Media coverage of the landmark sentence given by Magistrate Joe Mifsud in the case the police instituted against Jason Azzopardi centres, as is to be expected, on the decision that the MP is not guilty as charged.
Quite naturally the court's decision is always a very important factor; the most important for the person accused, the accuser and society at large.
But I believe that the process that leads to that decision and other comments pronounced by the court can be equally important, particularly in this case. These together with the final outcome make Magistrate Mifsud's a very important contribution towards the safeguarding of free speech in our country.
Since I plan to find space for a longer comment on the sentence, I highlight just three important considerations besides the ‘not guilty’ verdict.
Each institution is expected to shoulder its responsibilities without passing them on to others. This comes out very clear with the magistrate’s criticism of the police. They believed there was no case but went ahead just because the office of the Attorney General told them to do so. Passing on the buck should be a no-no.
The whole issue had its genesis from a mistaken report in Times of Malta; a mistake which the paper acknowledged, rectified and apologised for. That's how things should be. But the magistrate quite rightly advises editors to train journalists in the various beats they cover.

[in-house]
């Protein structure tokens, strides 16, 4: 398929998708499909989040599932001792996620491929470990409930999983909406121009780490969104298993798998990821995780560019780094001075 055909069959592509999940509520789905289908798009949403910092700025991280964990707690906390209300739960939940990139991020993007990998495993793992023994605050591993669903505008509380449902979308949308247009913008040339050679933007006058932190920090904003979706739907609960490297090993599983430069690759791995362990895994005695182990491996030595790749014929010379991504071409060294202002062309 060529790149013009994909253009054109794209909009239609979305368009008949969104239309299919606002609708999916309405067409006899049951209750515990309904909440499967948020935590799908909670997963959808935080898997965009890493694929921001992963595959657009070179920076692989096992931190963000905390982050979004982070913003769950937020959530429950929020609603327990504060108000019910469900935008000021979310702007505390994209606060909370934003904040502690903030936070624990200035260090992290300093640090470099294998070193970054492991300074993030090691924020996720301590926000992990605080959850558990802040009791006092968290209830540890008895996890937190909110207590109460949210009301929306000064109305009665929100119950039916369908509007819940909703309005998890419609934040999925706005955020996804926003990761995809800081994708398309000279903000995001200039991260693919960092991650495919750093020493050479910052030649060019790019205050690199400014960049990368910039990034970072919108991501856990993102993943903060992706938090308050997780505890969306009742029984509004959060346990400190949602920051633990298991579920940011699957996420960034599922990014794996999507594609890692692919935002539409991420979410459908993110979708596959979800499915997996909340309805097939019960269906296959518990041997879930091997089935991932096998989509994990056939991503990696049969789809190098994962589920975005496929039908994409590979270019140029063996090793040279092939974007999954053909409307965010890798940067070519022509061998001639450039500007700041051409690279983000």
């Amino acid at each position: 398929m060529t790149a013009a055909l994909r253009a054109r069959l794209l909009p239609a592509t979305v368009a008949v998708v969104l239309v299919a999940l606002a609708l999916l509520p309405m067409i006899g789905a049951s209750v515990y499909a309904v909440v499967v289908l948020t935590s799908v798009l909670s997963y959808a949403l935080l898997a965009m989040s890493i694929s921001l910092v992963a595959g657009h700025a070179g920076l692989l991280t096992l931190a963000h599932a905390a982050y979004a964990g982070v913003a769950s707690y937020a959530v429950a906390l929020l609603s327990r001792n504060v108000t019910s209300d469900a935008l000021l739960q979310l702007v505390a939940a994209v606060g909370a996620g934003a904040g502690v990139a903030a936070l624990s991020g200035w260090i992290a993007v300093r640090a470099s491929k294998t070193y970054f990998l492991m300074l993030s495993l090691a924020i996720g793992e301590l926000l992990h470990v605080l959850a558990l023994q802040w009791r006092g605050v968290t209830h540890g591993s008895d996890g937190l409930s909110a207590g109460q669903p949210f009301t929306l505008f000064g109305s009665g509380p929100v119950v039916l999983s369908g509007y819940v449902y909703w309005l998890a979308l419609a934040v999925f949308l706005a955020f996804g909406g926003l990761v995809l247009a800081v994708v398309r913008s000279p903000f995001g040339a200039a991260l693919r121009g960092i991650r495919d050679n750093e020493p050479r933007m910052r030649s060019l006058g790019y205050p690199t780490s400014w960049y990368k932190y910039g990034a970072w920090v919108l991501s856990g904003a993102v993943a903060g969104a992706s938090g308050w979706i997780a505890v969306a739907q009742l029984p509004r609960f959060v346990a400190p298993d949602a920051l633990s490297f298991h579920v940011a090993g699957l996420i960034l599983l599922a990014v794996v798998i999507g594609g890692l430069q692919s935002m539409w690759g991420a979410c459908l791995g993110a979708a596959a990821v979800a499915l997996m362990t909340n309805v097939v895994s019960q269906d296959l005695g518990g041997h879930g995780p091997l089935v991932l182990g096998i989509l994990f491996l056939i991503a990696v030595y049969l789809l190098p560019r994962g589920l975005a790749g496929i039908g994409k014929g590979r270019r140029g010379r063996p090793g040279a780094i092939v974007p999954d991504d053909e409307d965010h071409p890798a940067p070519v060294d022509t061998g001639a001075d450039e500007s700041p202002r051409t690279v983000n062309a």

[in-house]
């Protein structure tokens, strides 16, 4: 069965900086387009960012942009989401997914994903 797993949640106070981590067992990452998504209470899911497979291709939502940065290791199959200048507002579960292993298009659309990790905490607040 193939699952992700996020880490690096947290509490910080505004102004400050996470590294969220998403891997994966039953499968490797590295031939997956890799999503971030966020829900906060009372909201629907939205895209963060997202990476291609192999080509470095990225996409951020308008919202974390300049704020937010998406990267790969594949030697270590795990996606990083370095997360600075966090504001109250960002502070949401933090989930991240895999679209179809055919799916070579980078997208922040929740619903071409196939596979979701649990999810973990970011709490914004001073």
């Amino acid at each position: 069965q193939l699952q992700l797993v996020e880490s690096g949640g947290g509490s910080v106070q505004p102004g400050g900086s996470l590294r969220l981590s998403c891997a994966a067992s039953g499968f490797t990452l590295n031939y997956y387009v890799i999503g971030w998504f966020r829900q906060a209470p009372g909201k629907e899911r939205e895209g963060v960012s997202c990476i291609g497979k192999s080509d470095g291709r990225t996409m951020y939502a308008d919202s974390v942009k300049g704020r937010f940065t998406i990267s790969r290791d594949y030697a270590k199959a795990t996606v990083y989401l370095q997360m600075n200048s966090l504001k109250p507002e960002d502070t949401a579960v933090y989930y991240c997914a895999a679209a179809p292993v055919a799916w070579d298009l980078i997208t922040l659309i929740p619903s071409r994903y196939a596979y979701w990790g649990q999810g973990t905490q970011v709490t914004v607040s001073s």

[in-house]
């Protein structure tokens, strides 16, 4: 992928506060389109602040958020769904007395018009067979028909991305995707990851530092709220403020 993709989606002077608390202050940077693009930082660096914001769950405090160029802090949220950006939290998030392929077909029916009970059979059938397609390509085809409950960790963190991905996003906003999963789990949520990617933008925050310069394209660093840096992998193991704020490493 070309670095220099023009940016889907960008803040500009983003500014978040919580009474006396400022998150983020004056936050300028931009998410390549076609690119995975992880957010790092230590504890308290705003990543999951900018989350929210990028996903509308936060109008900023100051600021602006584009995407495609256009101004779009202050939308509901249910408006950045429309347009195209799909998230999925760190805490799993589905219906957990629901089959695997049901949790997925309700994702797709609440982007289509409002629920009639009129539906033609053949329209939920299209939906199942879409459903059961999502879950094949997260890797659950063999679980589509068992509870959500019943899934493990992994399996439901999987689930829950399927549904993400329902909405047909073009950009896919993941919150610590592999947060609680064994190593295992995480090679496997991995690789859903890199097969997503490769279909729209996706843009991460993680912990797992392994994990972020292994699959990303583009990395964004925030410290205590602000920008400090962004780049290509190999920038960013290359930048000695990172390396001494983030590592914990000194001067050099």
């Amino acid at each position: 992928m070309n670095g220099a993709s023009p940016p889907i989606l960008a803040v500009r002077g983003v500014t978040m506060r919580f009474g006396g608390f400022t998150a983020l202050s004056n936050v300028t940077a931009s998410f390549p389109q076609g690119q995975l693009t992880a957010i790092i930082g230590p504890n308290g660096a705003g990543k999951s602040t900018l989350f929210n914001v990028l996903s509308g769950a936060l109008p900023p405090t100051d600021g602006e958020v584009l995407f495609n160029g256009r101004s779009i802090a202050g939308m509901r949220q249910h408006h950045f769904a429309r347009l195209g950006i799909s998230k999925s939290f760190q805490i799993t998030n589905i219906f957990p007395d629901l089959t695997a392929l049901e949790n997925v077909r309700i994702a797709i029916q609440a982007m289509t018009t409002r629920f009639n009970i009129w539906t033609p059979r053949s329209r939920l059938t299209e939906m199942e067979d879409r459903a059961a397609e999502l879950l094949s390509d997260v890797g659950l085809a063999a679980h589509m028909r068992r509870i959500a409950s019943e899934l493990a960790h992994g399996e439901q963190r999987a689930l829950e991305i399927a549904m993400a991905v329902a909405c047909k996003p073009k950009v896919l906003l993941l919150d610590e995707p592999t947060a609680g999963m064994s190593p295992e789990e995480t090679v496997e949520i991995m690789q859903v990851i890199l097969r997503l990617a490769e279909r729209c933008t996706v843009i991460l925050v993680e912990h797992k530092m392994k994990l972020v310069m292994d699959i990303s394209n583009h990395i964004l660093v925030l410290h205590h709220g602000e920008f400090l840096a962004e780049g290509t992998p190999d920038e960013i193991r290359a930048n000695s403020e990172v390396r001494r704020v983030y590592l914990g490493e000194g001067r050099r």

[/quote]Unfortunately there there were editors, senior journalists and commentators who perpetuated the untruth about a persecution for criminal libel and pontificated about it
Journalism education, particularly permanent education, is lacking in Malta. There were several laudable efforts along the way. The Times of Malta was at the forefront of such efforts but more is needed particularly by those media houses that do nothing in this regard.
Should one always believe what one reads in the papers or other sectors of the media? The magistrate gives a warning. The media landscape, and I do not just refer to the mother of all mayhem called Facebook, reported that this was a case of criminal libel. At the very beginning of the case the magistrate clearly stated this was not the case. The misinformation continued just the same.
The magistrate tried again to correct this wrong impression in his sentence.
The role of the media, I believe, is not to spread misinformation (saying that this is criminal libel when it is not) but to communicate facts as they really are. Unfortunately there there were editors, senior journalists and commentators who perpetuated the untruth about a persecution for criminal libel and pontificated about it. This is a serious disservice.
The sentence is worth reading. It is an extremely well-referenced decision. It should be must reading not just for lawyers, politicians and journalists but also for the public who want to be better informed about its rights.
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